Harris Lewin

Harris Lewin

2011 Wolf Prize in Agriculture

Harris A. Lewin, an American biologist, is a professor of evolution and ecology at the University of California, Davis. He was awarded the 2011 Wolf Prize in Agriculture for highly significant discoveries, which contribute to both fundamental and practical aspects of animal agriculture.

Education and Work Experience
  • 1979, BS in Animal Science from Cornell University
  • 1981, MS in Animal Breeding and Genetics from Cornell University
  • 1984, PhD in Immunology from UC Davis
  • Distinguished Professor of Evolution and Ecology, University of California, Davis
  • Distinguished Professor of Population Health and Reproduction, University of California, Davis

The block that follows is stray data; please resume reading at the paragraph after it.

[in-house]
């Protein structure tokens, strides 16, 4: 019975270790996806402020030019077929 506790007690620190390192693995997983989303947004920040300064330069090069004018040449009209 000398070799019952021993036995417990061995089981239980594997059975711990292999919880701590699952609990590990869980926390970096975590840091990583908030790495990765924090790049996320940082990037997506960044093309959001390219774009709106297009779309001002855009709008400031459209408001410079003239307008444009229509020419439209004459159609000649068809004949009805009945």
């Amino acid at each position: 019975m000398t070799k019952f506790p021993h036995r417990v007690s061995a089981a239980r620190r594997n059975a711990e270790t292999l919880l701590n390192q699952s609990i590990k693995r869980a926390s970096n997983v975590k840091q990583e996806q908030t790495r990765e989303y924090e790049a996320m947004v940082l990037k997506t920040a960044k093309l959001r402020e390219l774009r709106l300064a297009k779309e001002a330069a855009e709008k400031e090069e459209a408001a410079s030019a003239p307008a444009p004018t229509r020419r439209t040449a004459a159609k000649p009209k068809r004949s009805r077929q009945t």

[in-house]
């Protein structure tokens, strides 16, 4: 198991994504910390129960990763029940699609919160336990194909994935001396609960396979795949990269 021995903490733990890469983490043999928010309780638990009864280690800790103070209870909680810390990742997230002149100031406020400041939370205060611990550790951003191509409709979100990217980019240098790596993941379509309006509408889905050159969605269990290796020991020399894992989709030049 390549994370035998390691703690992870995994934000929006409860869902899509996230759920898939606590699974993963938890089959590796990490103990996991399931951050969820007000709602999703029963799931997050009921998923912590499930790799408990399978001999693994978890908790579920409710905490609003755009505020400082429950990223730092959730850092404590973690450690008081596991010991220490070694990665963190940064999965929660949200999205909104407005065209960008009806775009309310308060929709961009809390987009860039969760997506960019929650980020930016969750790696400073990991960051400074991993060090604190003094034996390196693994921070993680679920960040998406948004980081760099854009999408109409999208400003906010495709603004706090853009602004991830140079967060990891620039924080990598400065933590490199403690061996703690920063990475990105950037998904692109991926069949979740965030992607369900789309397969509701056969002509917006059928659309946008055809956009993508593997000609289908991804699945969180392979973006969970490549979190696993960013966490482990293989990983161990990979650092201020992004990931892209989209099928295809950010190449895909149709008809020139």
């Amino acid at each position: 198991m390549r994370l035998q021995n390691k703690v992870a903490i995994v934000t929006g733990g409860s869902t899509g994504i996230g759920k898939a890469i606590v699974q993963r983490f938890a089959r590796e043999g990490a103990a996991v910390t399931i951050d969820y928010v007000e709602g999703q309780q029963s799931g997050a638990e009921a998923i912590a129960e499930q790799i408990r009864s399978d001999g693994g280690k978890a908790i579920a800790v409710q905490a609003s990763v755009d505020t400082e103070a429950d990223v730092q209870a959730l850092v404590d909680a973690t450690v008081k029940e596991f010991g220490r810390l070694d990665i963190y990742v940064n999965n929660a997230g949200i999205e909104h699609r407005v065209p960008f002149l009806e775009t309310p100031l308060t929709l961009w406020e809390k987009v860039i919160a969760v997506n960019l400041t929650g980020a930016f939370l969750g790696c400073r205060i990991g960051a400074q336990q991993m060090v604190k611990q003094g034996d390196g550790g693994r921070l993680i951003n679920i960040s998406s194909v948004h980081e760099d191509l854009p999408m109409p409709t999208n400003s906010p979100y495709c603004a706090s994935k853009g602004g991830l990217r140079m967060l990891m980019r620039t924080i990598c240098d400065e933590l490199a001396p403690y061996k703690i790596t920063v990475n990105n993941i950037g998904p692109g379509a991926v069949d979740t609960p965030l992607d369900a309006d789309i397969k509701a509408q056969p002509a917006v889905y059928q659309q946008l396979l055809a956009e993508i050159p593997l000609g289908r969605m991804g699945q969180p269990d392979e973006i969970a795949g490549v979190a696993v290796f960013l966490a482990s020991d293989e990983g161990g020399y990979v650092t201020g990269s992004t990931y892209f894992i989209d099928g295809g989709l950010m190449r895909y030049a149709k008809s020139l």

• 2015-present, Earth BioGenome Project Chairperson
Honors and Awards
    • 2004, Fellow of the American Association for the Advancement of Science
    • 2011, Wolf Prize in Agriculture
    • 2013, Member of National Academy of Sciences
Major Academic Achievements

Lewin was senior author of a study that revealed one of the most prolific bulls in the history of Holstein cattle breeding, Pawnee Farm Arlinda Chief, had a lethal gene mutation estimated to have caused half million spontaneous cow abortions worldwide. Lewin collaborated with researchers from the Institut National de la Recherche Agronomique in France for a study that used RNA-sequencing to highlight problems with gene expression in cloned cattle. In a study published in the Proceedings of the National Academy of Sciences, Lewin and his colleagues used an algorithm to computationally recreate The chromosomes of the first eutherian mammal, the long-extinct, shrewlike ancestor of all placental mammals.